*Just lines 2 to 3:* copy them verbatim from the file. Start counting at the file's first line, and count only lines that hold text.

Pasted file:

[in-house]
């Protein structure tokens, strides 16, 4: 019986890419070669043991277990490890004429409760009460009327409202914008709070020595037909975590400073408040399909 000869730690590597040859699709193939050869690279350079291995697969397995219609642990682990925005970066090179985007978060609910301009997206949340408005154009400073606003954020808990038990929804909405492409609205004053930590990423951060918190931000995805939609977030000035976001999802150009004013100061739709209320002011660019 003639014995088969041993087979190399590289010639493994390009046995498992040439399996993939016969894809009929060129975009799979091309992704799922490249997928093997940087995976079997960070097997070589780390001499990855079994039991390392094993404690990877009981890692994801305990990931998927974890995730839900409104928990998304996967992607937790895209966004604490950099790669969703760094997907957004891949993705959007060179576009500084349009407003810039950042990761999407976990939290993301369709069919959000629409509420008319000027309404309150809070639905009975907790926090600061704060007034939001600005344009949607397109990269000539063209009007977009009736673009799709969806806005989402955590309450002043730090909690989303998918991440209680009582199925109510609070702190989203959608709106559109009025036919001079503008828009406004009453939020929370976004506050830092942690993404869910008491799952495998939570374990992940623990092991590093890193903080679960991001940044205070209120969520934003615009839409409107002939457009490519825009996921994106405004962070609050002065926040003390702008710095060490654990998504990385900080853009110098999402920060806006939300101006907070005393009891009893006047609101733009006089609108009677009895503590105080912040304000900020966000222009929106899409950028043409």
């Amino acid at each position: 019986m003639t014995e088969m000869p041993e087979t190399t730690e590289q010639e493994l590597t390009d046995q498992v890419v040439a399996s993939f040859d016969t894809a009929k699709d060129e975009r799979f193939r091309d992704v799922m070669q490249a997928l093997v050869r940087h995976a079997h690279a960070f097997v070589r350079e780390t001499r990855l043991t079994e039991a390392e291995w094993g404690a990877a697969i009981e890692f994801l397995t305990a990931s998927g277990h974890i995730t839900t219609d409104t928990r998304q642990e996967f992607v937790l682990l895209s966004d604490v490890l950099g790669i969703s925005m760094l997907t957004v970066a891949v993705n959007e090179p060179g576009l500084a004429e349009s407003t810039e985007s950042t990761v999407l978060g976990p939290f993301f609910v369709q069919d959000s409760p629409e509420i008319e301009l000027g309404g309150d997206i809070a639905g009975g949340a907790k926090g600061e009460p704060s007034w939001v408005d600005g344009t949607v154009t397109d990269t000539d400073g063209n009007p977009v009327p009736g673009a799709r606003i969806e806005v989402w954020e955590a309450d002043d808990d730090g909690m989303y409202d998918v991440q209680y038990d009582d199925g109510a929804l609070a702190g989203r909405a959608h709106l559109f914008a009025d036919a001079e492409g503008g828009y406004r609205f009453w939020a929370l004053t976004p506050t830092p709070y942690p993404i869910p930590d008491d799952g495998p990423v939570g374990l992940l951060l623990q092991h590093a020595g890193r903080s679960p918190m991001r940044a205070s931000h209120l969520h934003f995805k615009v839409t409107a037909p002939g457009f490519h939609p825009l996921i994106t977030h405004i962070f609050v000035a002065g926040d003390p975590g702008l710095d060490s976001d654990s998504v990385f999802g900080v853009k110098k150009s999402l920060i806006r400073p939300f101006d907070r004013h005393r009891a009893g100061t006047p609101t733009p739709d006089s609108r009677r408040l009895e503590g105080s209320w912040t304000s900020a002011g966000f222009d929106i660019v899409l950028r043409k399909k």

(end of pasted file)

């Protein structure tokens, strides 16, 4: 019986890419070669043991277990490890004429409760009460009327409202914008709070020595037909975590400073408040399909 000869730690590597040859699709193939050869690279350079291995697969397995219609642990682990925005970066090179985007978060609910301009997206949340408005154009400073606003954020808990038990929804909405492409609205004053930590990423951060918190931000995805939609977030000035976001999802150009004013100061739709209320002011660019 003639014995088969041993087979190399590289010639493994390009046995498992040439399996993939016969894809009929060129975009799979091309992704799922490249997928093997940087995976079997960070097997070589780390001499990855079994039991390392094993404690990877009981890692994801305990990931998927974890995730839900409104928990998304996967992607937790895209966004604490950099790669969703760094997907957004891949993705959007060179576009500084349009407003810039950042990761999407976990939290993301369709069919959000629409509420008319000027309404309150809070639905009975907790926090600061704060007034939001600005344009949607397109990269000539063209009007977009009736673009799709969806806005989402955590309450002043730090909690989303998918991440209680009582199925109510609070702190989203959608709106559109009025036919001079503008828009406004009453939020929370976004506050830092942690993404869910008491799952495998939570374990992940623990092991590093890193903080679960991001940044205070209120969520934003615009839409409107002939457009490519825009996921994106405004962070609050002065926040003390702008710095060490654990998504990385900080853009110098999402920060806006939300101006907070005393009891009893006047609101733009006089609108009677009895503590105080912040304000900020966000222009929106899409950028043409």
């Amino acid at each position: 019986m003639t014995e088969m000869p041993e087979t190399t730690e590289q010639e493994l590597t390009d046995q498992v890419v040439a399996s993939f040859d016969t894809a009929k699709d060129e975009r799979f193939r091309d992704v799922m070669q490249a997928l093997v050869r940087h995976a079997h690279a960070f097997v070589r350079e780390t001499r990855l043991t079994e039991a390392e291995w094993g404690a990877a697969i009981e890692f994801l397995t305990a990931s998927g277990h974890i995730t839900t219609d409104t928990r998304q642990e996967f992607v937790l682990l895209s966004d604490v490890l950099g790669i969703s925005m760094l997907t957004v970066a891949v993705n959007e090179p060179g576009l500084a004429e349009s407003t810039e985007s950042t990761v999407l978060g976990p939290f993301f609910v369709q069919d959000s409760p629409e509420i008319e301009l000027g309404g309150d997206i809070a639905g009975g949340a907790k926090g600061e009460p704060s007034w939001v408005d600005g344009t949607v154009t397109d990269t000539d400073g063209n009007p977009v009327p009736g673009a799709r606003i969806e806005v989402w954020e955590a309450d002043d808990d730090g909690m989303y409202d998918v991440q209680y038990d009582d199925g109510a929804l609070a702190g989203r909405a959608h709106l559109f914008a009025d036919a001079e492409g503008g828009y406004r609205f009453w939020a929370l004053t976004p506050t830092p709070y942690p993404i869910p930590d008491d799952g495998p990423v939570g374990l992940l951060l623990q092991h590093a020595g890193r903080s679960p918190m991001r940044a205070s931000h209120l969520h934003f995805k615009v839409t409107a037909p002939g457009f490519h939609p825009l996921i994106t977030h405004i962070f609050v000035a002065g926040d003390p975590g702008l710095d060490s976001d654990s998504v990385f999802g900080v853009k110098k150009s999402l920060i806006r400073p939300f101006d907070r004013h005393r009891a009893g100061t006047p609101t733009p739709d006089s609108r009677r408040l009895e503590g105080s209320w912040t304000s900020a002011g966000f222009d929106i660019v899409l950028r043409k399909k």